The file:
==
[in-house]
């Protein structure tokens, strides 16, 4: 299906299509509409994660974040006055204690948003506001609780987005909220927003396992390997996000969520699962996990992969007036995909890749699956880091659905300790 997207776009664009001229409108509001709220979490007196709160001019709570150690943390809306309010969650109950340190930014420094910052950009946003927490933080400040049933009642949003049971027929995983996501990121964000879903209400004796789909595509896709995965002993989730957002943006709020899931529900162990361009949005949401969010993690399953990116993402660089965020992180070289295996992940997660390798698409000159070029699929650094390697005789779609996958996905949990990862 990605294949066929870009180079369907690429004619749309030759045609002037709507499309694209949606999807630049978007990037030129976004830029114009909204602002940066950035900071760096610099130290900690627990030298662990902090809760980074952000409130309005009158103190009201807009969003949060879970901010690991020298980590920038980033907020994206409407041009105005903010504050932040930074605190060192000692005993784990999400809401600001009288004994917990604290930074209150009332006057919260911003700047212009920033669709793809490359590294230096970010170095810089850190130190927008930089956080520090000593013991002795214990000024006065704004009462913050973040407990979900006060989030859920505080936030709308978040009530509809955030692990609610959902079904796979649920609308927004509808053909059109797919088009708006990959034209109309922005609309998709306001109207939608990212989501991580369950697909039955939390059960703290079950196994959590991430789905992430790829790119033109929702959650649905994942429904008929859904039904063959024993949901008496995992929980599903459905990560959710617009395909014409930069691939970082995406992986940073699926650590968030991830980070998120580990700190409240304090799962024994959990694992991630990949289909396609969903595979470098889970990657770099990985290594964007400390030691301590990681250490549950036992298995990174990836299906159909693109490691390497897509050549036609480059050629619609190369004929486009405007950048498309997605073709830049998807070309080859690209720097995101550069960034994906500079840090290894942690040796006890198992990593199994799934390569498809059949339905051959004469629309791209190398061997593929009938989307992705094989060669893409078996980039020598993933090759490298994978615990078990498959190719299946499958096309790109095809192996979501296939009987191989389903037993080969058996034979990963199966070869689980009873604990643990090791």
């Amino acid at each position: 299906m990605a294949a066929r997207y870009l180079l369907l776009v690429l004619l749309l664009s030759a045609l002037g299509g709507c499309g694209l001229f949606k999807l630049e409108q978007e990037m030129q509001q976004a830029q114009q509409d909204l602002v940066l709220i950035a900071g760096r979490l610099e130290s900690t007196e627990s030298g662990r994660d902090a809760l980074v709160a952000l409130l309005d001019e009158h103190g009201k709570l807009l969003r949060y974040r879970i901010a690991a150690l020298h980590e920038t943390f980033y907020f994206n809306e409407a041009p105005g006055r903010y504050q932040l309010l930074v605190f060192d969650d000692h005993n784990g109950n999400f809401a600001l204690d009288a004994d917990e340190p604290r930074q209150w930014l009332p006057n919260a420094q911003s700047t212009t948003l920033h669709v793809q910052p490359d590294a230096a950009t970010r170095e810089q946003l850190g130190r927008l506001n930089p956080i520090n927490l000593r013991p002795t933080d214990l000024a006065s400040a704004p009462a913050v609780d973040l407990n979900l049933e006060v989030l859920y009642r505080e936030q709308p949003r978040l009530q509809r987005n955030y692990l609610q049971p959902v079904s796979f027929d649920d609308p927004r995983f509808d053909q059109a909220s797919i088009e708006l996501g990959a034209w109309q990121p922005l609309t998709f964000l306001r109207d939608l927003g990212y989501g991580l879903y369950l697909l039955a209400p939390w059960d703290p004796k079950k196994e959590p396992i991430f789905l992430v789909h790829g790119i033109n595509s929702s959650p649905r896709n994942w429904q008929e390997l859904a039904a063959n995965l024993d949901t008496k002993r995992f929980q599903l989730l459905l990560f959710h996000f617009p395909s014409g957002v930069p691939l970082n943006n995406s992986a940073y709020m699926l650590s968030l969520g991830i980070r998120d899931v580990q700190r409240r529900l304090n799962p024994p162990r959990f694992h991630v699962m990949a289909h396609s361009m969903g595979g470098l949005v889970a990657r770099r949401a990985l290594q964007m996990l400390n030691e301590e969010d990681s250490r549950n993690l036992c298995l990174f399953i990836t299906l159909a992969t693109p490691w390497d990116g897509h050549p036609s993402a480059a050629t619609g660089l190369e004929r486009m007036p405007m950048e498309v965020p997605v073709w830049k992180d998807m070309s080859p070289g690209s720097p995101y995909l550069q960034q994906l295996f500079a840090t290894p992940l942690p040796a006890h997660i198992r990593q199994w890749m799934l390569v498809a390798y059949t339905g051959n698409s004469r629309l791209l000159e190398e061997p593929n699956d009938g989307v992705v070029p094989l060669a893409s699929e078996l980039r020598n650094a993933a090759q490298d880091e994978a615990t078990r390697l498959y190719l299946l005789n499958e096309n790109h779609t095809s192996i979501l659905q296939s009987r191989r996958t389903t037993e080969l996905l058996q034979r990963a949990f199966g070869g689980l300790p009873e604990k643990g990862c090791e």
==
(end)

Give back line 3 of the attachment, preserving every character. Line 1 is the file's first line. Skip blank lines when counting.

């Amino acid at each position: 299906m990605a294949a066929r997207y870009l180079l369907l776009v690429l004619l749309l664009s030759a045609l002037g299509g709507c499309g694209l001229f949606k999807l630049e409108q978007e990037m030129q509001q976004a830029q114009q509409d909204l602002v940066l709220i950035a900071g760096r979490l610099e130290s900690t007196e627990s030298g662990r994660d902090a809760l980074v709160a952000l409130l309005d001019e009158h103190g009201k709570l807009l969003r949060y974040r879970i901010a690991a150690l020298h980590e920038t943390f980033y907020f994206n809306e409407a041009p105005g006055r903010y504050q932040l309010l930074v605190f060192d969650d000692h005993n784990g109950n999400f809401a600001l204690d009288a004994d917990e340190p604290r930074q209150w930014l009332p006057n919260a420094q911003s700047t212009t948003l920033h669709v793809q910052p490359d590294a230096a950009t970010r170095e810089q946003l850190g130190r927008l506001n930089p956080i520090n927490l000593r013991p002795t933080d214990l000024a006065s400040a704004p009462a913050v609780d973040l407990n979900l049933e006060v989030l859920y009642r505080e936030q709308p949003r978040l009530q509809r987005n955030y692990l609610q049971p959902v079904s796979f027929d649920d609308p927004r995983f509808d053909q059109a909220s797919i088009e708006l996501g990959a034209w109309q990121p922005l609309t998709f964000l306001r109207d939608l927003g990212y989501g991580l879903y369950l697909l039955a209400p939390w059960d703290p004796k079950k196994e959590p396992i991430f789905l992430v789909h790829g790119i033109n595509s929702s959650p649905r896709n994942w429904q008929e390997l859904a039904a063959n995965l024993d949901t008496k002993r995992f929980q599903l989730l459905l990560f959710h996000f617009p395909s014409g957002v930069p691939l970082n943006n995406s992986a940073y709020m699926l650590s968030l969520g991830i980070r998120d899931v580990q700190r409240r529900l304090n799962p024994p162990r959990f694992h991630v699962m990949a289909h396609s361009m969903g595979g470098l949005v889970a990657r770099r949401a990985l290594q964007m996990l400390n030691e301590e969010d990681s250490r549950n993690l036992c298995l990174f399953i990836t299906l159909a992969t693109p490691w390497d990116g897509h050549p036609s993402a480059a050629t619609g660089l190369e004929r486009m007036p405007m950048e498309v965020p997605v073709w830049k992180d998807m070309s080859p070289g690209s720097p995101y995909l550069q960034q994906l295996f500079a840090t290894p992940l942690p040796a006890h997660i198992r990593q199994w890749m799934l390569v498809a390798y059949t339905g051959n698409s004469r629309l791209l000159e190398e061997p593929n699956d009938g989307v992705v070029p094989l060669a893409s699929e078996l980039r020598n650094a993933a090759q490298d880091e994978a615990t078990r390697l498959y190719l299946l005789n499958e096309n790109h779609t095809s192996i979501l659905q296939s009987r191989r996958t389903t037993e080969l996905l058996q034979r990963a949990f199966g070869g689980l300790p009873e604990k643990g990862c090791e």